The Path to 100% is working to identify the fastest, most cost-effective, most reliable ways to decarbonize electricity — not just city by city, but across entire states and nations. It brings together thought leaders and industry experts to discuss solutions, raise awareness, and discover operationally and financially realistic approaches to building a future that runs on 100% renewable electricity.

This requires addressing economic, scientific, and political challenges that vary around the world. Accordingly, the Path to 100% is not a one-size-fits-all blueprint. Instead, it aims to provide information that can help shorten the time it takes for each nation, state, and community to customize its own Path to 100%.

The Path to 100% is made possible by Wärtsilä, a global leader in smart technologies and complete lifecycle solutions for energy markets.

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The Path to 100% Renewable Energy:

  • Is possible, practical, and financially viable
  • Is rooted in science, data and engineering
  • Develops the most cost-effective and realistic scenarios for nations, states and communities to reach 100% renewable generation
  • Promotes policies that enable rapid reductions in fossil fuel use and rapid increases in renewable generation in the electricity sector
  • Steers electricity-sector decisions about investments, infrastructure and technology toward decisions that quickly reduce greenhouse gas emissions and pave the way for a 100% renewable energy future

The Duck Curve

This duck curve shows variations in the California energy system’s net load, which equals total load minus electricity generated from primarily solar and wind; that is, net load is the amount of power that must by generated from non-renewable sources.

Boosting Renewables is Not Enough

No power system can achieve 100% renewable electricity just by adding more renewable generation. It also needs to slash fossil-fueled generation. That means reducing reliance on traditional gas- and coal-fired plants, whether they’re used for baseload or to back up variable renewable generation. And that can be harder than you might think.

The “duck curve” provides a visual representation of the difficult balancing act facing power systems with substantial renewable energy production. It reflects the fact that, over the course of the day, renewable generation and demand for electricity rise and fall – but not at the same time.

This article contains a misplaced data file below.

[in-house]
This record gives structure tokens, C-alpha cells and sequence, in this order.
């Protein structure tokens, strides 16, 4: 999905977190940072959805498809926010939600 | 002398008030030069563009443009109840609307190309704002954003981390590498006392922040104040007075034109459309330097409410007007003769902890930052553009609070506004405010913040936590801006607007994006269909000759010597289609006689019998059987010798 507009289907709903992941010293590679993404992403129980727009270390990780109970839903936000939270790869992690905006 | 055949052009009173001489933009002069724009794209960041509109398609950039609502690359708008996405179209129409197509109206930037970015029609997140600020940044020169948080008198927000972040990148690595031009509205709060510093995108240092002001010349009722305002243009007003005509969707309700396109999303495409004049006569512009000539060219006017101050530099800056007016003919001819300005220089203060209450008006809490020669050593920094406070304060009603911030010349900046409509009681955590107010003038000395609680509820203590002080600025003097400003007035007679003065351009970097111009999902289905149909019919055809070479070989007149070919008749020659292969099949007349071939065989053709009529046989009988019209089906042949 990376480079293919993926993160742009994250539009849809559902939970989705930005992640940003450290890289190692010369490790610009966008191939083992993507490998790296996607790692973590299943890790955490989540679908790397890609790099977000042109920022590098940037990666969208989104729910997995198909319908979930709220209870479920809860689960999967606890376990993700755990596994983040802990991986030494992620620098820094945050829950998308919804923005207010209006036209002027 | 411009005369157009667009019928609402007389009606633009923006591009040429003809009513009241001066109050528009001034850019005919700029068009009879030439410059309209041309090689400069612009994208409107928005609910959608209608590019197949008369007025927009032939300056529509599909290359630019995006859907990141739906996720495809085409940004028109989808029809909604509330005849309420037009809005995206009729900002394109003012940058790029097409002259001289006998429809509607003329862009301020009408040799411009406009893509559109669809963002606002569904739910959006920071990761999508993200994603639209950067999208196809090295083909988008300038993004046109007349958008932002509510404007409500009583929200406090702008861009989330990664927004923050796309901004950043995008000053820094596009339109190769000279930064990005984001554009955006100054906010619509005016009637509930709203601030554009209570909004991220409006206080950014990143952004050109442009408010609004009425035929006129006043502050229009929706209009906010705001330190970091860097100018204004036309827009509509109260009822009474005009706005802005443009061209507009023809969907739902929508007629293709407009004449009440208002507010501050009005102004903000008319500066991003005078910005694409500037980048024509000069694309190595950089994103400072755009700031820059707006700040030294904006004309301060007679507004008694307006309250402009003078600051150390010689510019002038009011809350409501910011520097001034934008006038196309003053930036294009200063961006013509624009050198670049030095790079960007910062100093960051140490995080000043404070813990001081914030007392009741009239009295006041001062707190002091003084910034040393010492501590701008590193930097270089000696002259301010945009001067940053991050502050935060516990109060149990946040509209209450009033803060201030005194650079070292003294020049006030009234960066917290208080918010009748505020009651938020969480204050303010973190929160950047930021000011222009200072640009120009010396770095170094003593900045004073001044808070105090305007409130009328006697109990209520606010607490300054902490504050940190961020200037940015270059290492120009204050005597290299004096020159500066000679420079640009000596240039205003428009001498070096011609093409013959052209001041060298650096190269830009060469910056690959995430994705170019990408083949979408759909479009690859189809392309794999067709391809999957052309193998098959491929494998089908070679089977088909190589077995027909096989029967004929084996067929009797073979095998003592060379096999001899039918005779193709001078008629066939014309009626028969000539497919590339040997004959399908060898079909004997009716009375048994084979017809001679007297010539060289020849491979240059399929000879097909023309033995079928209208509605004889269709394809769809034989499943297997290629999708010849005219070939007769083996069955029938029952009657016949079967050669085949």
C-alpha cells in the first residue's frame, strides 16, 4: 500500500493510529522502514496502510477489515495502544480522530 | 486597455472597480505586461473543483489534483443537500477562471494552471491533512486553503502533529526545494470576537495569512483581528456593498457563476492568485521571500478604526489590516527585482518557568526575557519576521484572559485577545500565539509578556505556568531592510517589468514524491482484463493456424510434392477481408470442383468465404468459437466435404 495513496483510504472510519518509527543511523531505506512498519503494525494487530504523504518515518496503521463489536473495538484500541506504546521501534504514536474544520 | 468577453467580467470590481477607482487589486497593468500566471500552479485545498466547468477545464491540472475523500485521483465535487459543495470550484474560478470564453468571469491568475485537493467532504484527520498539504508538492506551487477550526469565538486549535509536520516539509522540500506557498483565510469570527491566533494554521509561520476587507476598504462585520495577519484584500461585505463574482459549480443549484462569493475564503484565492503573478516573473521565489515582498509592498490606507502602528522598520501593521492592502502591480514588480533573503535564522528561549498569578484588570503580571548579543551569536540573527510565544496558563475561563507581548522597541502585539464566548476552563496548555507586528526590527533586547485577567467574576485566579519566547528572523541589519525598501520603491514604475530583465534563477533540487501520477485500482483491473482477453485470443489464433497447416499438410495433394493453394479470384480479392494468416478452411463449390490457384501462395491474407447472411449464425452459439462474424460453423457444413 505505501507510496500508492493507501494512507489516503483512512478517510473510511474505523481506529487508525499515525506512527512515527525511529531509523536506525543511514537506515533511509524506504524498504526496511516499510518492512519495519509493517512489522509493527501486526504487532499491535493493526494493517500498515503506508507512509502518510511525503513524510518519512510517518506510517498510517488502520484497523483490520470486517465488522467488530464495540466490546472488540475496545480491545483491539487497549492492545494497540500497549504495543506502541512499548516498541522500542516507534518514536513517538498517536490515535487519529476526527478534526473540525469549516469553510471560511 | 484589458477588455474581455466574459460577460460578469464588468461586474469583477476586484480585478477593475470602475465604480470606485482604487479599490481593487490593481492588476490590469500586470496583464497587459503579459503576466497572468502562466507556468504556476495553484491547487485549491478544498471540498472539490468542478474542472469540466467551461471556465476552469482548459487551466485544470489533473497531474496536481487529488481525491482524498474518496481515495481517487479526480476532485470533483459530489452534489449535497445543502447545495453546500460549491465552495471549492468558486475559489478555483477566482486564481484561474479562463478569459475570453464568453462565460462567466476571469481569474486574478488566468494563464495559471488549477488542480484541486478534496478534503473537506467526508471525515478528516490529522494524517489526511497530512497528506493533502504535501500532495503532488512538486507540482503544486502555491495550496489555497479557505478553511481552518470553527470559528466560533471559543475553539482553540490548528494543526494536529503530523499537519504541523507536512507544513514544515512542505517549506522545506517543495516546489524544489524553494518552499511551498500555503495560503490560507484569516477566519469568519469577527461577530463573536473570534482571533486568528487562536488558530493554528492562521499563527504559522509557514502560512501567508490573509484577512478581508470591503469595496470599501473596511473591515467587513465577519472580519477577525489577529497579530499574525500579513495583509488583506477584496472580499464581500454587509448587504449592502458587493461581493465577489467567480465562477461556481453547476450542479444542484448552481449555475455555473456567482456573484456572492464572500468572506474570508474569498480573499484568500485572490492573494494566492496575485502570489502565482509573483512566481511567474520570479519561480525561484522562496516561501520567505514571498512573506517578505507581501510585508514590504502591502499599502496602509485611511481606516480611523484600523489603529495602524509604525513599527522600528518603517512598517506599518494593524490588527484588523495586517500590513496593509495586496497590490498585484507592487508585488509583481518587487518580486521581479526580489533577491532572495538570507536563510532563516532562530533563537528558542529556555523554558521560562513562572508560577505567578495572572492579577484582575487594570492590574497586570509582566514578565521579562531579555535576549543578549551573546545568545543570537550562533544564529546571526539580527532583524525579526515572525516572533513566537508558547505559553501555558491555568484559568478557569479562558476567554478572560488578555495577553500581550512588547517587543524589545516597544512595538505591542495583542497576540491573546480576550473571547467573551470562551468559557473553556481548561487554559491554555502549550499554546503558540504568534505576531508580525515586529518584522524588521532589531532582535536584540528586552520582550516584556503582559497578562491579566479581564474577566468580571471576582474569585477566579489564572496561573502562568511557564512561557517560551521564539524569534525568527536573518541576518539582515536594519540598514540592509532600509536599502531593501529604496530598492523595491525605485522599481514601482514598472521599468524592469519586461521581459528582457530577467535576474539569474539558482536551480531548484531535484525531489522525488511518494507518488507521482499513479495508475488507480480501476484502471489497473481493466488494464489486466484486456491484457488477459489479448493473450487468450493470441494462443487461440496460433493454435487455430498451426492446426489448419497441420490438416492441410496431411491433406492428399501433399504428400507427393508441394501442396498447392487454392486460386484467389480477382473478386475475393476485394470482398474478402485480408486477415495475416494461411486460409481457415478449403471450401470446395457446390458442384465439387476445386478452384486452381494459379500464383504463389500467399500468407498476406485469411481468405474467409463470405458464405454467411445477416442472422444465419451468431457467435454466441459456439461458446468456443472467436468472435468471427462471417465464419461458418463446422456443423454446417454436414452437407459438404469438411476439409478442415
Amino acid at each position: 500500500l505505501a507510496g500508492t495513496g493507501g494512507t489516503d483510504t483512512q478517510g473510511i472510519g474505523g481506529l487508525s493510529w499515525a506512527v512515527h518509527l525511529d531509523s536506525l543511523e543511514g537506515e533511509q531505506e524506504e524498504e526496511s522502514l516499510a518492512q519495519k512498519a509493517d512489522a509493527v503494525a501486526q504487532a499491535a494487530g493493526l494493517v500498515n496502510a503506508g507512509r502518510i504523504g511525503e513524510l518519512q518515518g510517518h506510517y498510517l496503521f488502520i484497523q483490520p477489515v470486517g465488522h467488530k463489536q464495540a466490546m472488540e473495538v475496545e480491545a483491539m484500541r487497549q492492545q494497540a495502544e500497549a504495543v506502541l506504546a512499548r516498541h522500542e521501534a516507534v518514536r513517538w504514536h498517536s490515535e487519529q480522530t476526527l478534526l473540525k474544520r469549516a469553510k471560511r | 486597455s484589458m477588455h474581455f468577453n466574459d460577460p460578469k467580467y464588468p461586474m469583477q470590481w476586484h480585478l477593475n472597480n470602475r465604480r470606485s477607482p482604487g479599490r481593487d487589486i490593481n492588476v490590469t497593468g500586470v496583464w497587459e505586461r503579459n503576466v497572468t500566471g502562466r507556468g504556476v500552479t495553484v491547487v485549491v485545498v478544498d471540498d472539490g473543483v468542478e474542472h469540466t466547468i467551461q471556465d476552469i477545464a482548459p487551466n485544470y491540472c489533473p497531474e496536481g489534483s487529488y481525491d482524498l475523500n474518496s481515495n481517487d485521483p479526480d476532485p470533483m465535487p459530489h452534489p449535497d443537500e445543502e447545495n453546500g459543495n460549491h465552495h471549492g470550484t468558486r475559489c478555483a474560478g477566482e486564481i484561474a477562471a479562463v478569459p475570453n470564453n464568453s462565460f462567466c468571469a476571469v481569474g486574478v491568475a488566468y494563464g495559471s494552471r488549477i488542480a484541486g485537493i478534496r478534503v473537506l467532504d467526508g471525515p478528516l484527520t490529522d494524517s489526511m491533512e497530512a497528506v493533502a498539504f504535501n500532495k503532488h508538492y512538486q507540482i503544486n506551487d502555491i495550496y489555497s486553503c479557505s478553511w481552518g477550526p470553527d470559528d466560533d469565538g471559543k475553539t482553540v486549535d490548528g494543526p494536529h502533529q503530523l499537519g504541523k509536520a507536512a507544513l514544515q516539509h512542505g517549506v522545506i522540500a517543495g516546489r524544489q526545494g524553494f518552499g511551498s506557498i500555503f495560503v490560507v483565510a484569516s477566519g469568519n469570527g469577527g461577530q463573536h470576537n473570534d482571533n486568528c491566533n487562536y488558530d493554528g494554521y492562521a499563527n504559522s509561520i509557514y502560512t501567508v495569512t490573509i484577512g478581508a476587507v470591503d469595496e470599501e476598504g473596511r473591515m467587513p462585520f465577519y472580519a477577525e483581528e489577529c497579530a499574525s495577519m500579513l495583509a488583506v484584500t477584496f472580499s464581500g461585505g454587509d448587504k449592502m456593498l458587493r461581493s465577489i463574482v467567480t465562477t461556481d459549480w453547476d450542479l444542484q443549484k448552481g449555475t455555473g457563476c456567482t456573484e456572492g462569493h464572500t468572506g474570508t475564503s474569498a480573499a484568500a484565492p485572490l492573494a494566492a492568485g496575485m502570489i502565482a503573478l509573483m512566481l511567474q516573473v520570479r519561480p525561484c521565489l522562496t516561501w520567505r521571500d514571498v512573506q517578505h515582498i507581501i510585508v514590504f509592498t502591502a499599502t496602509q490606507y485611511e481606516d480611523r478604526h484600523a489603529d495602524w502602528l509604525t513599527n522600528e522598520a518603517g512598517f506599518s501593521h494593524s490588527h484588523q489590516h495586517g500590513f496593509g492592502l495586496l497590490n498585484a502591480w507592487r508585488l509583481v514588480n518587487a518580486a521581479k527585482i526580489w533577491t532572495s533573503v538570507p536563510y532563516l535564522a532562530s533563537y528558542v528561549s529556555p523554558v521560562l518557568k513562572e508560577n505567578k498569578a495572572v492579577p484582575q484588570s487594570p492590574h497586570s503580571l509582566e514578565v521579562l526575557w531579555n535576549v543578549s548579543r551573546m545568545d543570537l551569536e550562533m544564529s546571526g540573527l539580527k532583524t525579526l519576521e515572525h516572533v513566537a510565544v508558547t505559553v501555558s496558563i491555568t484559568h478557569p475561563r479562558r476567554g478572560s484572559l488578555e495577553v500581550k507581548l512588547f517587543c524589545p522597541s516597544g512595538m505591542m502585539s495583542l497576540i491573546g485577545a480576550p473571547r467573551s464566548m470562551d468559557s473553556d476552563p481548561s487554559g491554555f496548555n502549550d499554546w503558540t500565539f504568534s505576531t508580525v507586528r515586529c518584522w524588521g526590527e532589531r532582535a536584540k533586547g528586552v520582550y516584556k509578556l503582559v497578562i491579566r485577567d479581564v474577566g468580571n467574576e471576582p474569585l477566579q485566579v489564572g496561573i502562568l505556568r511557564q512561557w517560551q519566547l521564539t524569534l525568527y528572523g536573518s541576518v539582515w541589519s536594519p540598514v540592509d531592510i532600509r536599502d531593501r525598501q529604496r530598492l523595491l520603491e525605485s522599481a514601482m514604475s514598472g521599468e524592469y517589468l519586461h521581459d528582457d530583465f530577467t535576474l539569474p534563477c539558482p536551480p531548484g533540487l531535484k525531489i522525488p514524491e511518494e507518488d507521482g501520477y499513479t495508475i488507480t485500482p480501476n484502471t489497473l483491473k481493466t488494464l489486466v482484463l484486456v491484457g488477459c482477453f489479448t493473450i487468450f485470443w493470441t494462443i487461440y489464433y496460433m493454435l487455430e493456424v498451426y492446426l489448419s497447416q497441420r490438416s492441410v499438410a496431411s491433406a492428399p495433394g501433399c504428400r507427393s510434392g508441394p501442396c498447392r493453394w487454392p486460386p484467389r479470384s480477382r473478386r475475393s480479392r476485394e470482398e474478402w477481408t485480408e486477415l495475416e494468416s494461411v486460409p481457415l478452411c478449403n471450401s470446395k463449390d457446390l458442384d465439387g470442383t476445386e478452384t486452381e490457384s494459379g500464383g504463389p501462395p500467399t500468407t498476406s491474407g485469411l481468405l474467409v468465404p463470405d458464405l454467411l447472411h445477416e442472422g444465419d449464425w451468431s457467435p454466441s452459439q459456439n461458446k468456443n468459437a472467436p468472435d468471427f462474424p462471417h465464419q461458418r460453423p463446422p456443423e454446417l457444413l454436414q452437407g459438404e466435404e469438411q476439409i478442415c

The challenge is that traditional fossil-fuel-powered plants are inflexible: they can’t just switch off when the sun is high and switch back on when the sun sets. Because traditional power stations require many hours to shut down and many hours to start back up, they cannot power up and down quickly enough to handle predictable shifts in demand and generation, let alone unexpected changes in the weather. To ensure a steady flow of electricity, California’s traditional gas-fired power stations have to keep running at 40% to 50% capacity, even on a bright, sunny day. Running at low capacity is inefficient and emits large amounts of climate-warming carbon.

Case in Point: Germany

Germany has ramped up installation of wind and solar generation for two decades, and now renewables could cover more than a third of the country’s annual demand for electricity.

But almost half of that renewable power is pushed to other European countries at peak times. That’s because Germany’s baseload coal-fired and nuclear power plants – which ensure constant power – can’t be quickly turned on and off, and so must stay online, burning coal.

At times when Germany’s wind, solar, coal and nuclear plants together generate more power than the country needs, Germany ends up donating the surplus to neighboring countries. Sometimes, it even has to pay other countries to take its surplus power.

The German power system can’t take the chance of shutting off coal-fired power plants during favorable wind conditions, because if conditions change, it might not be able to restart the power plants fast enough to avoid service problems. Coal-fired plants can only ramp down to minimum load, which is typically about half of full output.

Optimal Path: California

On days when California has too much electricity to handle, it tries to sell some to another state. If it can’t find a buyer, the extra power is wasted. That risk of overproducing electricity and wasting energy is shown in the “belly” of the duck curve.

California is not alone. Other states, cities and nations chart patterns of wind and solar generation and electricity demand that reveal challenges in balancing supply and demand. In every case, simply adding more renewable generation will never be enough to get to a 100% renewable energy future. We must also subtract fossil-fuel generation, and we need to do it quickly, starting now, in a way that continues to ensure a reliable supply of power.

Building a Path to 100%

Every power market is unique, but Path to 100% research shows no matter the market, all transitions to decarbonize power systems require similar actions.

So, what is your pathway to 100% renewable energy?

Download “The Pathway to 100%” today and access information that will help the electricity sector and elected officials make decisions about investments, infrastructure, policy and technology to quickly, cost effectively and reliably pave the way toward a 100% renewable energy future.